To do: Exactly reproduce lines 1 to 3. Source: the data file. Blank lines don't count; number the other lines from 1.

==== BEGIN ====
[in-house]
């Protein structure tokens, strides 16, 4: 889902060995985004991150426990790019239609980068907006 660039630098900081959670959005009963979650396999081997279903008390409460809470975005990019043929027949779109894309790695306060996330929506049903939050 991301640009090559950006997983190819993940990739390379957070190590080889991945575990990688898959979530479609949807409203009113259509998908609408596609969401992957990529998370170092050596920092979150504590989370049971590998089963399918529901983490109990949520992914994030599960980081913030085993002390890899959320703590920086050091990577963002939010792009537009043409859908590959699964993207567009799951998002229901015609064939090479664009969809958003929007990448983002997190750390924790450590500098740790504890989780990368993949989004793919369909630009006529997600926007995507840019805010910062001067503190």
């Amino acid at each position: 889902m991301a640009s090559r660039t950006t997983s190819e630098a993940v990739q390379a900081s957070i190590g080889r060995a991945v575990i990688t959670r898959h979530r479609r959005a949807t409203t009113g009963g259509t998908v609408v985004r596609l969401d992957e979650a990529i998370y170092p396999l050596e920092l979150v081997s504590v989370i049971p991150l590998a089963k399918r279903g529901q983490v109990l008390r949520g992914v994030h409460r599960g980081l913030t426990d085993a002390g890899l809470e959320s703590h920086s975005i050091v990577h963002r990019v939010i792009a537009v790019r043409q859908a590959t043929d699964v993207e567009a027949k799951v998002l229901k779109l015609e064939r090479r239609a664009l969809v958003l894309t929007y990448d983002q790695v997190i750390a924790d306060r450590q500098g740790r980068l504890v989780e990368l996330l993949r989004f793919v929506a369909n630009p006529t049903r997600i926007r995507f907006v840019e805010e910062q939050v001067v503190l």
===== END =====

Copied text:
[in-house]
């Protein structure tokens, strides 16, 4: 889902060995985004991150426990790019239609980068907006 660039630098900081959670959005009963979650396999081997279903008390409460809470975005990019043929027949779109894309790695306060996330929506049903939050 991301640009090559950006997983190819993940990739390379957070190590080889991945575990990688898959979530479609949807409203009113259509998908609408596609969401992957990529998370170092050596920092979150504590989370049971590998089963399918529901983490109990949520992914994030599960980081913030085993002390890899959320703590920086050091990577963002939010792009537009043409859908590959699964993207567009799951998002229901015609064939090479664009969809958003929007990448983002997190750390924790450590500098740790504890989780990368993949989004793919369909630009006529997600926007995507840019805010910062001067503190």
């Amino acid at each position: 889902m991301a640009s090559r660039t950006t997983s190819e630098a993940v990739q390379a900081s957070i190590g080889r060995a991945v575990i990688t959670r898959h979530r479609r959005a949807t409203t009113g009963g259509t998908v609408v985004r596609l969401d992957e979650a990529i998370y170092p396999l050596e920092l979150v081997s504590v989370i049971p991150l590998a089963k399918r279903g529901q983490v109990l008390r949520g992914v994030h409460r599960g980081l913030t426990d085993a002390g890899l809470e959320s703590h920086s975005i050091v990577h963002r990019v939010i792009a537009v790019r043409q859908a590959t043929d699964v993207e567009a027949k799951v998002l229901k779109l015609e064939r090479r239609a664009l969809v958003l894309t929007y990448d983002q790695v997190i750390a924790d306060r450590q500098g740790r980068l504890v989780e990368l996330l993949r989004f793919v929506a369909n630009p006529t049903r997600i926007r995507f907006v840019e805010e910062q939050v001067v503190l």